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Employee Discipline: Connecticut

Employee Discipline requirements for other states

Federal law and guidance on this subject should be reviewed together with this section.

Author: Amanda R. Gregurich

Summary

  • Connecticut has strict harassment and discrimination laws. See Discipline and Discrimination.
  • Under Connecticut law, if an employee's arrest does not result in a criminal conviction, Connecticut prohibits employers from using the record in connection with an application for employment or promotion. See Criminal Convictions.
  • In addition to the provisions of the Fair Credit Reporting Act, Connecticut employers may only request credit information from employees under limited circumstances. See Credit Reports.
  • Connecticut law prohibits employers from placing restrictions on an employee with regard to smoking or use of tobacco products outside the course of his or her employment. However, an employer adopt workplace policies that address smoking and the use of electronic cigarettes.See Smoking in the Workplace.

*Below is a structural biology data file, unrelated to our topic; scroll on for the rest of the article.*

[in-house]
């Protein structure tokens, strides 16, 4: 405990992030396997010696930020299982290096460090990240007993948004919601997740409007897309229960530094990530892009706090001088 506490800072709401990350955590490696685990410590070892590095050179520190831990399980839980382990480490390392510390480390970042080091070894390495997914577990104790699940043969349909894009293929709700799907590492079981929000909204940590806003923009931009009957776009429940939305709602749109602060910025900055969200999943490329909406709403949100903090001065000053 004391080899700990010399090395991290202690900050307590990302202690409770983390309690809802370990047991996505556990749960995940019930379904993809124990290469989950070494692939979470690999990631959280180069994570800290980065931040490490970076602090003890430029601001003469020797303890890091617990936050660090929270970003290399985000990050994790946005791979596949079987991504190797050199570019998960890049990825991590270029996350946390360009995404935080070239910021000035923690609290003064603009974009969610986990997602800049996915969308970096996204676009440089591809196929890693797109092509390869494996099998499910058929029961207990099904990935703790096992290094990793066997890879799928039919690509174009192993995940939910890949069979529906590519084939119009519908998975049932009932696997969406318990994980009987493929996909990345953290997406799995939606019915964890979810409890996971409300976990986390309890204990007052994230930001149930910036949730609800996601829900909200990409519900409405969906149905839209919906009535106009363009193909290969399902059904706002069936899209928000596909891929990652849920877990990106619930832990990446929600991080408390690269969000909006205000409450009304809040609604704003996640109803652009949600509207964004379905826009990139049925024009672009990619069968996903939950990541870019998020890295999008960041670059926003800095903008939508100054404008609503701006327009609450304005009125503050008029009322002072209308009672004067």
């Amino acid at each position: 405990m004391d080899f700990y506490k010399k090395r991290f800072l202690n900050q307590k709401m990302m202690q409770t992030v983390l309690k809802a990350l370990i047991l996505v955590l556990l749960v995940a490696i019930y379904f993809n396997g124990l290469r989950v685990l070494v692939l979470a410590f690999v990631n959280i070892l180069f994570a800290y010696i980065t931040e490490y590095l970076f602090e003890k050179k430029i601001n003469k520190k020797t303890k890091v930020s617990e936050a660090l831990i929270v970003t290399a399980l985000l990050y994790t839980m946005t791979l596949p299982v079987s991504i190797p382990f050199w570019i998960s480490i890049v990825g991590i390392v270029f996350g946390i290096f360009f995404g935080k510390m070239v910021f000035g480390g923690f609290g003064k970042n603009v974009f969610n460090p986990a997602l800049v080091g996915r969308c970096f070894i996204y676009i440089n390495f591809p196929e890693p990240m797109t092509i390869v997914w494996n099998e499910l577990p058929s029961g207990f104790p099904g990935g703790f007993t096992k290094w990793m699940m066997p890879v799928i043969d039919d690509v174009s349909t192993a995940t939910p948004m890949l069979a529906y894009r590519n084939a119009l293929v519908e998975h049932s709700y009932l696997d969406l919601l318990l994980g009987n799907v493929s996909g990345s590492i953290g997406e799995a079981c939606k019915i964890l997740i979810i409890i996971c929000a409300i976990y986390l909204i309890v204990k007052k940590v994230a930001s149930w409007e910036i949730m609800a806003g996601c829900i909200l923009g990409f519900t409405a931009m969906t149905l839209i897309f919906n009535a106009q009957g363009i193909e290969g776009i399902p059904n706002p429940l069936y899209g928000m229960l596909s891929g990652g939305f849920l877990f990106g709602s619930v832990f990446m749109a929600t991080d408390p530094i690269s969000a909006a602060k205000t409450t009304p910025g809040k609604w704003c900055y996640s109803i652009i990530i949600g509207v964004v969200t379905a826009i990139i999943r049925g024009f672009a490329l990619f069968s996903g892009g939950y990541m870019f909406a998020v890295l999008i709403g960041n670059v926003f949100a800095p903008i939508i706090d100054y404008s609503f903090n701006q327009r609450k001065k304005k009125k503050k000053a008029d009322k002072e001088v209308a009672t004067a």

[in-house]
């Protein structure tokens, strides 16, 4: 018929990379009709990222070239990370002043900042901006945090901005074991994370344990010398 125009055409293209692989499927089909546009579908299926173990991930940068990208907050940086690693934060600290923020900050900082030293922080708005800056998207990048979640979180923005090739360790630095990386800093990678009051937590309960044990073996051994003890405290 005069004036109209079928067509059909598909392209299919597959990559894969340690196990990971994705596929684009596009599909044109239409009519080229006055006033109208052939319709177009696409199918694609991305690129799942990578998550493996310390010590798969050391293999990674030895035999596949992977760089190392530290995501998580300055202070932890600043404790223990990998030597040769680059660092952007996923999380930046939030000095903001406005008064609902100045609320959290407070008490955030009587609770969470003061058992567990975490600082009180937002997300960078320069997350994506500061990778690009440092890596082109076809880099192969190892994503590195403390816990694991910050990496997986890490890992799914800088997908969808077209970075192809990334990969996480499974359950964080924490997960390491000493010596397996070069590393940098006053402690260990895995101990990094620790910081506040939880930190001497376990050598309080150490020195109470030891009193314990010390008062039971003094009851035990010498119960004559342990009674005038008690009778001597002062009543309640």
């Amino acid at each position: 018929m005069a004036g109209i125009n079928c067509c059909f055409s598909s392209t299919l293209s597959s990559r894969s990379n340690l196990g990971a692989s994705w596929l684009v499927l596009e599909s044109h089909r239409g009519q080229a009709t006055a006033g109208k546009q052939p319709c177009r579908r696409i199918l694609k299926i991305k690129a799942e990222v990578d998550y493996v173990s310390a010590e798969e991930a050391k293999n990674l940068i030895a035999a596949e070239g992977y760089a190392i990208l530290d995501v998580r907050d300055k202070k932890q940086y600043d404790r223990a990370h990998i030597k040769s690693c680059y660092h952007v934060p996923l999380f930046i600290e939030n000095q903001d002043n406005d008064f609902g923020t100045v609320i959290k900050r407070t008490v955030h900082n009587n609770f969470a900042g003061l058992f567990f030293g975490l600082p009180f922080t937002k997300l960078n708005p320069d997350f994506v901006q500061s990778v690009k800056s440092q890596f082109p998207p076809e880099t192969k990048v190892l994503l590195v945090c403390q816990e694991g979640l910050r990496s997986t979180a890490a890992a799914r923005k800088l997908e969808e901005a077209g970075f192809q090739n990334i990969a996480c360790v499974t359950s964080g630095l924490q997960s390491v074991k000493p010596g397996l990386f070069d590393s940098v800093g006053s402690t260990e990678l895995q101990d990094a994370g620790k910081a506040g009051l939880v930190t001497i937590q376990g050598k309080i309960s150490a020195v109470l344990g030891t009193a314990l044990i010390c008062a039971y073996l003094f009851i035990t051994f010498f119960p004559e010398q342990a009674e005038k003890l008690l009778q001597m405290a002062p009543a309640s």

• Connecticut law prohibits employers from disciplining an employee based on running for General Assembly, holding such public office and other related activities. See Discrimination Based on General Assembly Membership Prohibited.
  • Connecticut's Act Concerning Pay Equity and Fairness enhances federal employee protections regarding wage discussions. See Pay Equity and Fairness.
  • Connecticut has a number of statutory whistleblower protections. See Whistleblower Protections.
  • Any private or public employer in Connecticut may not subject any employee to discipline or discharge based on that employee's exercise of First Amendment rights. See Protection of Employees' Exercise of Constitutional Rights.
  • Connecticut has strict statutes regarding use of surveillance on employees. See Privacy Protections for Employees.
  • Connecticut prohibits employers from requesting or requiring that current or prospective employees take a polygraph examination as a condition of obtaining or continuing employment. See Polygraph Testing.
  • An employer may require an employee to submit to a drug test if the employer has a reasonable suspicion that the employee is under the influence of drugs or alcohol, which adversely affects or could adversely affect the employee's job performance. See Drug Testing of Employees.
  • Connecticut law generally disallows noncompete agreements in certain occupations. See Noncompete Agreements.
  • Connecticut employers should use caution when disciplining employees who have taken protected leaves of absence. See Attendance.
  • Connecticut has a detailed procedure for employees who request to review their personnel files. See Employee Inspection of Personnel Files.